The 2017 Tax Act stopped carrybacks of losses generally, primarily as a revenue raising ploy. Now in a mad dash to Do Something about the corona virus, Congress is going to allow carrybacks so corporations can get cash.
That brings to mind filling out a form last year, in connection with my 50thcollege reunion, that describes my proudest accomplishment. That was dreaming up Sec. 172(b)(1)(D), the so-called corporate equity reduction transaction rule, preventing the “carryback of excess interest losses attributable to corporate equity reduction transactions.”
Here’s the story. At the height of the Leveraged Buy Out (LBO) craze in the late 1980s, Senator Bentsen asked staff (me) to Do Something about LBOs, which were making headlines and out of favor. But I had to be sure not to Spook the Markets. I was reading Forbes or Fortune in my office one day when a transaction caught my eye. An LBO artist bought a profitable company in a merger transaction that incurred huge debt. The debt created huge interest expenses. Those deductible interest expenses were sot big that the new operation had losses. Those losses were carried back to the profitable years of the profitable company, creating a TAX REFUND. That looked like the Code was subsidizing LBOs. That didn’t sound right, so we drafted up something that Senator Bentsen introduced; Mr. Rostenkowski put it in the House bill and it sailed into the law without any opposition rearing its head. The rule was estimated as picking up $2.2 billion in revenue over five years.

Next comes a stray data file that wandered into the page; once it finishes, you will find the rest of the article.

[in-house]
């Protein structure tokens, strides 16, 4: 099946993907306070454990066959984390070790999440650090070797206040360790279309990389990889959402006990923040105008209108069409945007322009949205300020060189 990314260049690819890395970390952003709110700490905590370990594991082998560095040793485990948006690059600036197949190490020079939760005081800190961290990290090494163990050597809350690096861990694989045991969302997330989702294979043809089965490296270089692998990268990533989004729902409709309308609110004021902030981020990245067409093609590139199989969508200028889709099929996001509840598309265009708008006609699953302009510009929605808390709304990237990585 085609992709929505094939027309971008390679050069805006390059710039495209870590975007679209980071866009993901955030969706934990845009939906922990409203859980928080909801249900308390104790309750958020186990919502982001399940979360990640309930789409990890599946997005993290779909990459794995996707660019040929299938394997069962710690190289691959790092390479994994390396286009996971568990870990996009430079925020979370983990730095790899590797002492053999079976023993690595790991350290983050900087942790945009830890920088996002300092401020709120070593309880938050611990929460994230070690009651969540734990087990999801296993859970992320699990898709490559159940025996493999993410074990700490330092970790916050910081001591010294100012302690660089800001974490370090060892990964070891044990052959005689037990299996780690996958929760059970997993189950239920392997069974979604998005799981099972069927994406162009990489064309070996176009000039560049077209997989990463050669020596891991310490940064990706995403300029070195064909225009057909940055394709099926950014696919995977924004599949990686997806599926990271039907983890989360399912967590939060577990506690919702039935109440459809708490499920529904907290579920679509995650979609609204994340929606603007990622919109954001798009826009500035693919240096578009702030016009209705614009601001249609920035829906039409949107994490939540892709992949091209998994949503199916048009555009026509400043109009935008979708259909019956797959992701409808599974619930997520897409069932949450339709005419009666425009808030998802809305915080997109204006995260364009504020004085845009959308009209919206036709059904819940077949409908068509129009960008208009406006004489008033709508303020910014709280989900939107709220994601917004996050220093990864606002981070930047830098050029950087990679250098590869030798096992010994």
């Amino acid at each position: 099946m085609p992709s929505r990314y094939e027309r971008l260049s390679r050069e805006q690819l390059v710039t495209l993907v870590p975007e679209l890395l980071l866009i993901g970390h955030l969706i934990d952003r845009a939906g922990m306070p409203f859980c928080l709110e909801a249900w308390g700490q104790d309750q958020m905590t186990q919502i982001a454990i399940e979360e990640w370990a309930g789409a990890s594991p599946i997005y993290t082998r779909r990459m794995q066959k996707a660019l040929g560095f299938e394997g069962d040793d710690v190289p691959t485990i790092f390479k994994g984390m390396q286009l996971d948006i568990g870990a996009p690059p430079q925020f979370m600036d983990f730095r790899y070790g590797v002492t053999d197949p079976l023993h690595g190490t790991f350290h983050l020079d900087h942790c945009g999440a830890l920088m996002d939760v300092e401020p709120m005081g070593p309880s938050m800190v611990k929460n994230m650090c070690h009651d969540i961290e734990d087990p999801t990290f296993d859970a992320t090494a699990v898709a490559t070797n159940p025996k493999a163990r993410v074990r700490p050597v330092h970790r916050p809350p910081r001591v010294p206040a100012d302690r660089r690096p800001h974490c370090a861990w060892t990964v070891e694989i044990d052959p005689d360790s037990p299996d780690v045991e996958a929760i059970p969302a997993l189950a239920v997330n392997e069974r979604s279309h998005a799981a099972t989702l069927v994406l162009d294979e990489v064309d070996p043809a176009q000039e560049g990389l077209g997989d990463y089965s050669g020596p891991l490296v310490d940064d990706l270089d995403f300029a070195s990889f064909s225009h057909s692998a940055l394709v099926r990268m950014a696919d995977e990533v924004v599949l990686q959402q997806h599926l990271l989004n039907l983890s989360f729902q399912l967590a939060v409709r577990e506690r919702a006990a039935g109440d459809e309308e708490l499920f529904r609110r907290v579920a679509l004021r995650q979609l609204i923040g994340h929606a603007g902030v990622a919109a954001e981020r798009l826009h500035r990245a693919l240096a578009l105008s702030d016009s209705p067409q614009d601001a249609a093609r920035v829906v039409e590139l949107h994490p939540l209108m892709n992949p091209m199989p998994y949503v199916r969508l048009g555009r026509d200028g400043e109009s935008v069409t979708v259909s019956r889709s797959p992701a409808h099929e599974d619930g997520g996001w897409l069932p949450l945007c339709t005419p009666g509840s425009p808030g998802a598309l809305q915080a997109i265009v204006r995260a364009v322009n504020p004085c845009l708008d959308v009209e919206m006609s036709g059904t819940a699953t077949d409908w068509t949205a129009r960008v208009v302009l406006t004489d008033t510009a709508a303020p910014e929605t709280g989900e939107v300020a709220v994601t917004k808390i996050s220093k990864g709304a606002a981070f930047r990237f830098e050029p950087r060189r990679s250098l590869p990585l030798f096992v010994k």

A side note: To make sure we didn’t Spook the Markets, Senator Bentsen had me hold a Staff Briefing to float the notion. Famous journalist Jeff Birnbaum, with the WSJ then, left the briefing in the middle once he understood the plan. The Markets were Not Spooked, and the provision stayed in the Code until it got subsumed into a broader rule in the 2017 Tax Act. I hope it comes back.